ever, in arriving, does not cross a threshold separating two identifiable places, the proper and the foreign, the proper of the one and the proper of the other, as one would say that the of a given identifiable country crosses the border of another country as a traveler, an emigré or a political exile, a refugee or someone who has been deported, an immigrant worker, a student or a researcher, a diplomat or a tourist. Those are all, of course, arrivants, but in a country that is already defined and in which the inhabitants know or think they are at home (as we saw above, this is what, according to Kant, should govern public rights, concerning both universal hospitality and visiting rights). No, I am talking about the absolute arrivant, who is not even a guest. He surprises the host-who is not yet a host or an inviting power-enough to call into question, to the point of annihilating or rendering indeterminate, all the distinctive signs of a prior identity, beginning with the very border that delineated a legitimate home and assured lineage, names and language, nations, families and genealogies. The absolute arrivant does not yet have a name or an identity. It is not an invader or an occupier, nor is it a colonizer, even if it can also become one. This is why I call it simply the arrivant, and not someone or something that arrives, a subject, a person, an individual, or a living thing, even less one of the migrants I just mentioned. It is not even a foreigner identified as a member of a foreign, determined community. Since the arrivant does not have any identity yet, its place of arrival is also de-identified: one does not yet know or one no longer knows which is the country, the place, the nation, the family, the language, and the home in general that welcomes the absolute arrivant. This absolute arrivant as such is, however, not an intruder, an invader, or a colonizer, because invasion presupposes some self-identity for the aggressor and for the victim. Nor is the arrivant a legislator or the discoverer of a promised land. As disarmed as a newly born child, it no more commands than is commanded by the memory of some originary event where the archaic is bound with the final extremity, with the finality par excellence of the telos or of the eskhaton. It even exceeds the order of any determinable promise. Now the border that is ultimately most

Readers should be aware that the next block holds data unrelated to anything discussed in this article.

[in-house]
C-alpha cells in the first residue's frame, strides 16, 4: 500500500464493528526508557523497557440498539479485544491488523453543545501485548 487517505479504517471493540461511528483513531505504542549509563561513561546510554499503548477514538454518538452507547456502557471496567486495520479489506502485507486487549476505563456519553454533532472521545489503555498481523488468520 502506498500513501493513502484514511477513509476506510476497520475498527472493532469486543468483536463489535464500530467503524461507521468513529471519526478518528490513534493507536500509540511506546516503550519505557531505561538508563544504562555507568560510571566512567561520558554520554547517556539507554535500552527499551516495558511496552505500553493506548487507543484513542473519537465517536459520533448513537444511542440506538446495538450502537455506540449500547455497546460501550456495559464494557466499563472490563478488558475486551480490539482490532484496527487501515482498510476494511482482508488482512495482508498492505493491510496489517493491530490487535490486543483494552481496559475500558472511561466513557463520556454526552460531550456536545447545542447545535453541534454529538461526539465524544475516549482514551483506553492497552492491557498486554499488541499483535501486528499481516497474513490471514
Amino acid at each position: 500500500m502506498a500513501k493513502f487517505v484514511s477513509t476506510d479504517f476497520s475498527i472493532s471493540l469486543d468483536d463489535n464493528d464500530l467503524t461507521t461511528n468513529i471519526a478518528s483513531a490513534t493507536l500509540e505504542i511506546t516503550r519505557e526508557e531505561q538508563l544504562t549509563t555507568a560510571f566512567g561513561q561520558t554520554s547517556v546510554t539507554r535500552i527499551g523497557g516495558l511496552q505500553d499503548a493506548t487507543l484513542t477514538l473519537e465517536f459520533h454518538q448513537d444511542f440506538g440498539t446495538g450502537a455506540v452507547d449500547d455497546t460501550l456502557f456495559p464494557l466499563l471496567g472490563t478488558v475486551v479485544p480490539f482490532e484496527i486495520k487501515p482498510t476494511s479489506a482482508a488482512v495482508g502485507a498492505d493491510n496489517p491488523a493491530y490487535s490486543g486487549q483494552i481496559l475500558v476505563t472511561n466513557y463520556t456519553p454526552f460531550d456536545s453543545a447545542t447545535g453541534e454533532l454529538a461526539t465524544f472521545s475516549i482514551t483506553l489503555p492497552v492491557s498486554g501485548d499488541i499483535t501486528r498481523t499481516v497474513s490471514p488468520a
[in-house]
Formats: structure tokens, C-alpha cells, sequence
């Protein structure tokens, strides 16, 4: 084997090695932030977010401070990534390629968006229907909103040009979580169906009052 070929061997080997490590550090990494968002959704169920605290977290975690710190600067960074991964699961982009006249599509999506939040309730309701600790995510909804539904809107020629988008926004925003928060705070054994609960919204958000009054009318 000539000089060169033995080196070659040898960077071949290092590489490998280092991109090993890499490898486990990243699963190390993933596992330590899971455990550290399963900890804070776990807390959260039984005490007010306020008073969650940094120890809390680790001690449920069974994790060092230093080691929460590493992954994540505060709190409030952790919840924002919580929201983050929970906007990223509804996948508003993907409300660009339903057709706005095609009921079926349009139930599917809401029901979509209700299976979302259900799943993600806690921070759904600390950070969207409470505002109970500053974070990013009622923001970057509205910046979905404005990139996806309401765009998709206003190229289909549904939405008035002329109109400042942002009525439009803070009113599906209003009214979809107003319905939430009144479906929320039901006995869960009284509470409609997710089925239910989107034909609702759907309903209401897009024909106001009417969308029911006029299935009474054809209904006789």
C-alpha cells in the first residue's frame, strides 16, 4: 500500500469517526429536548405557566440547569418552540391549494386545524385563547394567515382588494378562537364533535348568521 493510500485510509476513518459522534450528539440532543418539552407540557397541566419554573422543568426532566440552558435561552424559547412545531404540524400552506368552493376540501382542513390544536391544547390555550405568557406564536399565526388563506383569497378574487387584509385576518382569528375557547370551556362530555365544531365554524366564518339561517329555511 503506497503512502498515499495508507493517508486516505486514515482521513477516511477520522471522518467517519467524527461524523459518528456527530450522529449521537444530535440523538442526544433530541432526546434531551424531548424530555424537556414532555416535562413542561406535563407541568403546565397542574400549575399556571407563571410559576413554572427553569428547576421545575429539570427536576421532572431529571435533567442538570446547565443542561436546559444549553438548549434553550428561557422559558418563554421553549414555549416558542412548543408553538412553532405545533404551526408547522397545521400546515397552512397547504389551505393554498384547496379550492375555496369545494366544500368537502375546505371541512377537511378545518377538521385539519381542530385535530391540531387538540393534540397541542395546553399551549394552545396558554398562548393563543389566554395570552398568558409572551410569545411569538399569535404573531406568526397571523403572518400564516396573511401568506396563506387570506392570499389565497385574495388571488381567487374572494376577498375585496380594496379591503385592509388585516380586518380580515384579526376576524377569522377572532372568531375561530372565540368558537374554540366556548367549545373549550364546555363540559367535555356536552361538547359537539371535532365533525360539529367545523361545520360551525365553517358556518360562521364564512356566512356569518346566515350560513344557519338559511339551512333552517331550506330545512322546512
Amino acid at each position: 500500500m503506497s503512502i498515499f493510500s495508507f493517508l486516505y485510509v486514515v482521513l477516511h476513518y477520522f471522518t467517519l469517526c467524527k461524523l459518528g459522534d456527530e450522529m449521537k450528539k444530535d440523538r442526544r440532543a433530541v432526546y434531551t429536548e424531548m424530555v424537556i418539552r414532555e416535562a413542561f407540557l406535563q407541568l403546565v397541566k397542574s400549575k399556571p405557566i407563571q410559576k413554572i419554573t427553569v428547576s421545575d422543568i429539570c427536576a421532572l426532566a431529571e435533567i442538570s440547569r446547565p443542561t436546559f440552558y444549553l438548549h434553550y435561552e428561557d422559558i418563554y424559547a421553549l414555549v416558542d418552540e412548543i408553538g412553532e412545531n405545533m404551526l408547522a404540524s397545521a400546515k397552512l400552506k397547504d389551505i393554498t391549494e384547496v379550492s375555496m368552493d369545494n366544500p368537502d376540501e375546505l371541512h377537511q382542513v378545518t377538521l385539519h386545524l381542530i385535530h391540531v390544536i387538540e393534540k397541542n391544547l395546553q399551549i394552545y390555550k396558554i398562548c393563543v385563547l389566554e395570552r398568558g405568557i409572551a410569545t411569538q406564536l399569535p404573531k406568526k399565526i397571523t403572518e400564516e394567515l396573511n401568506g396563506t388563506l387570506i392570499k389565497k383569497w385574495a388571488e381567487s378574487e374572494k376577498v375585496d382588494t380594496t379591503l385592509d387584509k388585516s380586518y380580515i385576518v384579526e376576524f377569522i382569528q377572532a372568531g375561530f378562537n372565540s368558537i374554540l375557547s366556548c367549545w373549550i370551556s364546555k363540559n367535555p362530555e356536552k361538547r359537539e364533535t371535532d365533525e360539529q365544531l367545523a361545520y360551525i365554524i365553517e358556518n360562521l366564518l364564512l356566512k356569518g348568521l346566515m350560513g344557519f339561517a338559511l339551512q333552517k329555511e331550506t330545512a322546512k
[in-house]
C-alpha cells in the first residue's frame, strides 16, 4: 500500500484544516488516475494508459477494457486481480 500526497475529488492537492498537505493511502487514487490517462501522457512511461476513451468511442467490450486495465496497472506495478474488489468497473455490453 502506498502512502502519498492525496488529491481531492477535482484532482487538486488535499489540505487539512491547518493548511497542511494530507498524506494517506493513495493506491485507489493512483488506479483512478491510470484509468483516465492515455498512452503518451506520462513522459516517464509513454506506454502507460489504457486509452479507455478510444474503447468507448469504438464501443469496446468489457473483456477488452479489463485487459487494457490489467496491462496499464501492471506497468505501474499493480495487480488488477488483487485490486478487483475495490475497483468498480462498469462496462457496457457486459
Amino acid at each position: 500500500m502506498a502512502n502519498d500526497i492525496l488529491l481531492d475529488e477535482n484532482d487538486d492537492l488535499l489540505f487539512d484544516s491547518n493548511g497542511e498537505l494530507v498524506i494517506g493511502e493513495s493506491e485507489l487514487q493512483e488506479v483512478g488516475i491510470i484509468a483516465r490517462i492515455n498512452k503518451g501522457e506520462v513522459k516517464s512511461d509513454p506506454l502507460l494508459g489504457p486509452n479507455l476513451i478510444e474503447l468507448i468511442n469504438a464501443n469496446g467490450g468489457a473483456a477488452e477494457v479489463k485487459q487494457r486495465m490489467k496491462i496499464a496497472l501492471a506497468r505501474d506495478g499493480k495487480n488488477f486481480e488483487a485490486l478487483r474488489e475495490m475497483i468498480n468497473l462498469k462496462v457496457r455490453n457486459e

Jacques Derrida - Aporias